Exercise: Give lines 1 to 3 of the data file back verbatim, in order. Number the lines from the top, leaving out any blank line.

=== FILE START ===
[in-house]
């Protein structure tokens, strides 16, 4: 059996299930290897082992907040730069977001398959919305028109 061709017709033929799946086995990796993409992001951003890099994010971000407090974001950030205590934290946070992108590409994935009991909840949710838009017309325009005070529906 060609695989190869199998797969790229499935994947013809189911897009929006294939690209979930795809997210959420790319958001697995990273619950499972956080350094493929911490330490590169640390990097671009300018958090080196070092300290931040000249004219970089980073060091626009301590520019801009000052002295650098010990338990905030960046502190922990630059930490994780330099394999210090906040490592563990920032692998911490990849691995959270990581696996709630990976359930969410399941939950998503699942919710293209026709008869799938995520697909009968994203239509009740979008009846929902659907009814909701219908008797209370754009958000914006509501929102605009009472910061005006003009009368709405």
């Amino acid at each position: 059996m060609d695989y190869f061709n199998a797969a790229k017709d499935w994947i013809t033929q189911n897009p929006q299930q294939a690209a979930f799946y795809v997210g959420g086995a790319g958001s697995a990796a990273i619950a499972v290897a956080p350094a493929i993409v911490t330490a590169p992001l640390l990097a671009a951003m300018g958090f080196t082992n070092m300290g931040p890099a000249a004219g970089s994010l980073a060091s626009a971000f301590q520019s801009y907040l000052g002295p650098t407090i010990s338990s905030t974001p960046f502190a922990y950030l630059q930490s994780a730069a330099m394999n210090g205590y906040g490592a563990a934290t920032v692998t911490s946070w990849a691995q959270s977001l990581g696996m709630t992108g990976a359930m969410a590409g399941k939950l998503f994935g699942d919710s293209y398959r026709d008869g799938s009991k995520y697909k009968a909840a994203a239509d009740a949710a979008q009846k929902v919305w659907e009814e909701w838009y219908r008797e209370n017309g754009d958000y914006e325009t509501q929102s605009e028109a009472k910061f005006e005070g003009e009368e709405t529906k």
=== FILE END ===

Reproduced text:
[in-house]
């Protein structure tokens, strides 16, 4: 059996299930290897082992907040730069977001398959919305028109 061709017709033929799946086995990796993409992001951003890099994010971000407090974001950030205590934290946070992108590409994935009991909840949710838009017309325009005070529906 060609695989190869199998797969790229499935994947013809189911897009929006294939690209979930795809997210959420790319958001697995990273619950499972956080350094493929911490330490590169640390990097671009300018958090080196070092300290931040000249004219970089980073060091626009301590520019801009000052002295650098010990338990905030960046502190922990630059930490994780330099394999210090906040490592563990920032692998911490990849691995959270990581696996709630990976359930969410399941939950998503699942919710293209026709008869799938995520697909009968994203239509009740979008009846929902659907009814909701219908008797209370754009958000914006509501929102605009009472910061005006003009009368709405």
């Amino acid at each position: 059996m060609d695989y190869f061709n199998a797969a790229k017709d499935w994947i013809t033929q189911n897009p929006q299930q294939a690209a979930f799946y795809v997210g959420g086995a790319g958001s697995a990796a990273i619950a499972v290897a956080p350094a493929i993409v911490t330490a590169p992001l640390l990097a671009a951003m300018g958090f080196t082992n070092m300290g931040p890099a000249a004219g970089s994010l980073a060091s626009a971000f301590q520019s801009y907040l000052g002295p650098t407090i010990s338990s905030t974001p960046f502190a922990y950030l630059q930490s994780a730069a330099m394999n210090g205590y906040g490592a563990a934290t920032v692998t911490s946070w990849a691995q959270s977001l990581g696996m709630t992108g990976a359930m969410a590409g399941k939950l998503f994935g699942d919710s293209y398959r026709d008869g799938s009991k995520y697909k009968a909840a994203a239509d009740a949710a979008q009846k929902v919305w659907e009814e909701w838009y219908r008797e209370n017309g754009d958000y914006e325009t509501q929102s605009e028109a009472k910061f005006e005070g003009e009368e709405t529906k």